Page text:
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Response of Antimicrobial Regulators in the United States to the COVID-19 Pandemic

Seth Goldberg


The COVID-19 pandemic has challenged industry and regulators to ensure that adequate supplies of effective antimicrobial products for use on environmental surfaces and as skin sanitizers remain readily available to the public in times of unprecedented supply chain disruption. Regulators around the globe have responded by facilitating the authorization and distribution of antimicrobial supplies, while at the same time, ensuring that the safety and efficacy of these products remains a priority – consistent with national rules. While manufacturers typically supply to many jurisdictions, the regulatory requirements in each jurisdiction may differ. These differences necessarily affect the types of raw materials and finished formulations that may be manufactured, as well as how these products may lawfully be made available for sale and distribution. In the United States (U.S.), for example, the Environmental Protection Agency (EPA) and the Food and Drug Administration (FDA) coordinate to ensure that adequate supplies of environmental and dermal antimicrobials remain available. Policy decisions made early in the course of the pandemic by both agencies ensured that manufacturers and distributors were able to adapt to rapidly changing consumer demand patterns while continuing to ensure safety.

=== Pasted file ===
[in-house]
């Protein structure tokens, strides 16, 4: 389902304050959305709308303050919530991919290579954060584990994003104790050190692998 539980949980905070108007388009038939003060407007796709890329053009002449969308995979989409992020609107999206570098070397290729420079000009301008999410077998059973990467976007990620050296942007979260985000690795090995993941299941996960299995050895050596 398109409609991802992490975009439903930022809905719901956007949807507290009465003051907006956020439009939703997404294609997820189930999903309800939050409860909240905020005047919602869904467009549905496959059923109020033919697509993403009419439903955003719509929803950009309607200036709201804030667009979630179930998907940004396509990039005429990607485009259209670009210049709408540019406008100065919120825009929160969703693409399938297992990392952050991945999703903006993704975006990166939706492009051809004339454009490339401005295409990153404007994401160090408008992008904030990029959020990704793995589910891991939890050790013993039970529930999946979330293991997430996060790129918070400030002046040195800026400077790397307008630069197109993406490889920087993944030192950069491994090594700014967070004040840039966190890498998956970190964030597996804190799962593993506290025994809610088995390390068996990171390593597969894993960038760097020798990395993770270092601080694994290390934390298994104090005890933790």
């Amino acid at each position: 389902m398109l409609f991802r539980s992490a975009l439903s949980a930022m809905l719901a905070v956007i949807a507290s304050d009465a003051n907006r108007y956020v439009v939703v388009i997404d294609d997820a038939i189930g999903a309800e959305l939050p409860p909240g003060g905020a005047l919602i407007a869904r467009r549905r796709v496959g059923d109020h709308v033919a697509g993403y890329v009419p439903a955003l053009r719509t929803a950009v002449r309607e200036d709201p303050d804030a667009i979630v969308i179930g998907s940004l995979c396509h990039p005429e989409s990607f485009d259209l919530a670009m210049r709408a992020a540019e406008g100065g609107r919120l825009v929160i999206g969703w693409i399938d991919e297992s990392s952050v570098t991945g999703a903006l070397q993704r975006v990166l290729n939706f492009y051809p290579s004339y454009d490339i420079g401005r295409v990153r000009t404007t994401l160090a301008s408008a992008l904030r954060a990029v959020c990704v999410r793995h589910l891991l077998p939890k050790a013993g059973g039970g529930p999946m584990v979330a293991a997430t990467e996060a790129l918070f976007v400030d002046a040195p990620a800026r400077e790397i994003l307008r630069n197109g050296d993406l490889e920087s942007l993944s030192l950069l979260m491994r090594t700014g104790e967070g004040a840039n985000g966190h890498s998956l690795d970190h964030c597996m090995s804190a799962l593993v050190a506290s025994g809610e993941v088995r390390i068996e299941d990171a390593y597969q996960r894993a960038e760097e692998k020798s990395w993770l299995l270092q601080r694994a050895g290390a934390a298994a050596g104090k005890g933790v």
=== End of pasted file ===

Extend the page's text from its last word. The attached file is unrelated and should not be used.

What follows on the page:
Seth Goldberg is a Washington D.C.-based partner in Steptoe & Johnson LLP and Co-Chair of its Chemicals and Life Sciences Practice. His practice focuses on pesticide and chemical regulation, with a particular focus on antimicrobials. E-mail:


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